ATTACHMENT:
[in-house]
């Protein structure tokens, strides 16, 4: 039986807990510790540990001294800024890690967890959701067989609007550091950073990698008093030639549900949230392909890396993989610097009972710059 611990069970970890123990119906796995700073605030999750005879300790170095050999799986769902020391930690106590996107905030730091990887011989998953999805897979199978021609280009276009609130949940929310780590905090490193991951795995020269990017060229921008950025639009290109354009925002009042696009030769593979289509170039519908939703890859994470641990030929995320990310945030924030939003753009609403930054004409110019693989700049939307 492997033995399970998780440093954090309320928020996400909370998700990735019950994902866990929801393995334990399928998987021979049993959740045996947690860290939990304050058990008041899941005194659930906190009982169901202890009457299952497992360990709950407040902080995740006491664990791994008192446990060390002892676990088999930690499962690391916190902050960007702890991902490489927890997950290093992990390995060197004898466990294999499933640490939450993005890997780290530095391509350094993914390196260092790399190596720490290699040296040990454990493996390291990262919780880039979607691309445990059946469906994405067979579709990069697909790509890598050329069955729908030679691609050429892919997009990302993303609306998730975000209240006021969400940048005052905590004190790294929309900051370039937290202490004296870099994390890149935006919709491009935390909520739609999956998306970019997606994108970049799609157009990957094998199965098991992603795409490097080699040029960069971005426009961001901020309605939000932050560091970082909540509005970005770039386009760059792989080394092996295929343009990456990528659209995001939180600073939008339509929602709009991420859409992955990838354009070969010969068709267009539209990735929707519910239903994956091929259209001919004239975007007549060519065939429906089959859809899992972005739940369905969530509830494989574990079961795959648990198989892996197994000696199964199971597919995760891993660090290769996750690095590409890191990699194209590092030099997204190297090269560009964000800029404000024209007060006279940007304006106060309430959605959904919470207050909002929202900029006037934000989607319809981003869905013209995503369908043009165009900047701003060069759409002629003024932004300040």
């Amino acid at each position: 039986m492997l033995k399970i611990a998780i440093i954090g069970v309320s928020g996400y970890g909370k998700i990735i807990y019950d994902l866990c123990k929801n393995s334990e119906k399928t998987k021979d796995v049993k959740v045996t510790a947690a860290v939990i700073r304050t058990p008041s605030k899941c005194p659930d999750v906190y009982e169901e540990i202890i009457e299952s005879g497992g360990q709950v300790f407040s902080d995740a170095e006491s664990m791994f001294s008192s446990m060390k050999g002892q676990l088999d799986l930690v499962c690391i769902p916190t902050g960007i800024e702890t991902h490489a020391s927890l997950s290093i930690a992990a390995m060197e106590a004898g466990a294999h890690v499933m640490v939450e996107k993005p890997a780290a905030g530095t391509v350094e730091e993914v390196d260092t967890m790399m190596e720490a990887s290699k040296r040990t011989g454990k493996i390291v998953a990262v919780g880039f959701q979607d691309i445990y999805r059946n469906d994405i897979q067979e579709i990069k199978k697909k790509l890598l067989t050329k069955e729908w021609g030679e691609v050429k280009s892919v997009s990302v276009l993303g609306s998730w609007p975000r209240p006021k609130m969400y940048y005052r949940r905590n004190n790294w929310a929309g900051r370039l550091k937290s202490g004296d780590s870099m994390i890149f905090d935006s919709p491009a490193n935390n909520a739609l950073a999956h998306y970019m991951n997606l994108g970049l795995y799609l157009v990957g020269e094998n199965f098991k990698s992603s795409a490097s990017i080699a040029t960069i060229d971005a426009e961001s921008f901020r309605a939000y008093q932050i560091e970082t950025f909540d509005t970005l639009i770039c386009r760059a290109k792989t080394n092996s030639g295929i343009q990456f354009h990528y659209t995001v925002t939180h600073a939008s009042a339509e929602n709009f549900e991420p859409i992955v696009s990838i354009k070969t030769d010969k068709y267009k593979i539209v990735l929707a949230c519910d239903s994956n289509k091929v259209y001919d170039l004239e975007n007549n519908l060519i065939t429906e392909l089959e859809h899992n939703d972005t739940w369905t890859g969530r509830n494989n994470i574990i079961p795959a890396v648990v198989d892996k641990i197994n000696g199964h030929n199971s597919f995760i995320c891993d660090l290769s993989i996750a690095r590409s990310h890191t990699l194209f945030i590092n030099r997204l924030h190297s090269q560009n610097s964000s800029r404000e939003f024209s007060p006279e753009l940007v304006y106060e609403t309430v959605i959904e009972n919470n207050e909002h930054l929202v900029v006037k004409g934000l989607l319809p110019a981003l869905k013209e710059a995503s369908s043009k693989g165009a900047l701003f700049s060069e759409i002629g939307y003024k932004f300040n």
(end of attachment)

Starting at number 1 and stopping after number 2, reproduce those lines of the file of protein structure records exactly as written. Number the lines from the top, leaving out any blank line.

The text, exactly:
[in-house]
């Protein structure tokens, strides 16, 4: 039986807990510790540990001294800024890690967890959701067989609007550091950073990698008093030639549900949230392909890396993989610097009972710059 611990069970970890123990119906796995700073605030999750005879300790170095050999799986769902020391930690106590996107905030730091990887011989998953999805897979199978021609280009276009609130949940929310780590905090490193991951795995020269990017060229921008950025639009290109354009925002009042696009030769593979289509170039519908939703890859994470641990030929995320990310945030924030939003753009609403930054004409110019693989700049939307 492997033995399970998780440093954090309320928020996400909370998700990735019950994902866990929801393995334990399928998987021979049993959740045996947690860290939990304050058990008041899941005194659930906190009982169901202890009457299952497992360990709950407040902080995740006491664990791994008192446990060390002892676990088999930690499962690391916190902050960007702890991902490489927890997950290093992990390995060197004898466990294999499933640490939450993005890997780290530095391509350094993914390196260092790399190596720490290699040296040990454990493996390291990262919780880039979607691309445990059946469906994405067979579709990069697909790509890598050329069955729908030679691609050429892919997009990302993303609306998730975000209240006021969400940048005052905590004190790294929309900051370039937290202490004296870099994390890149935006919709491009935390909520739609999956998306970019997606994108970049799609157009990957094998199965098991992603795409490097080699040029960069971005426009961001901020309605939000932050560091970082909540509005970005770039386009760059792989080394092996295929343009990456990528659209995001939180600073939008339509929602709009991420859409992955990838354009070969010969068709267009539209990735929707519910239903994956091929259209001919004239975007007549060519065939429906089959859809899992972005739940369905969530509830494989574990079961795959648990198989892996197994000696199964199971597919995760891993660090290769996750690095590409890191990699194209590092030099997204190297090269560009964000800029404000024209007060006279940007304006106060309430959605959904919470207050909002929202900029006037934000989607319809981003869905013209995503369908043009165009900047701003060069759409002629003024932004300040």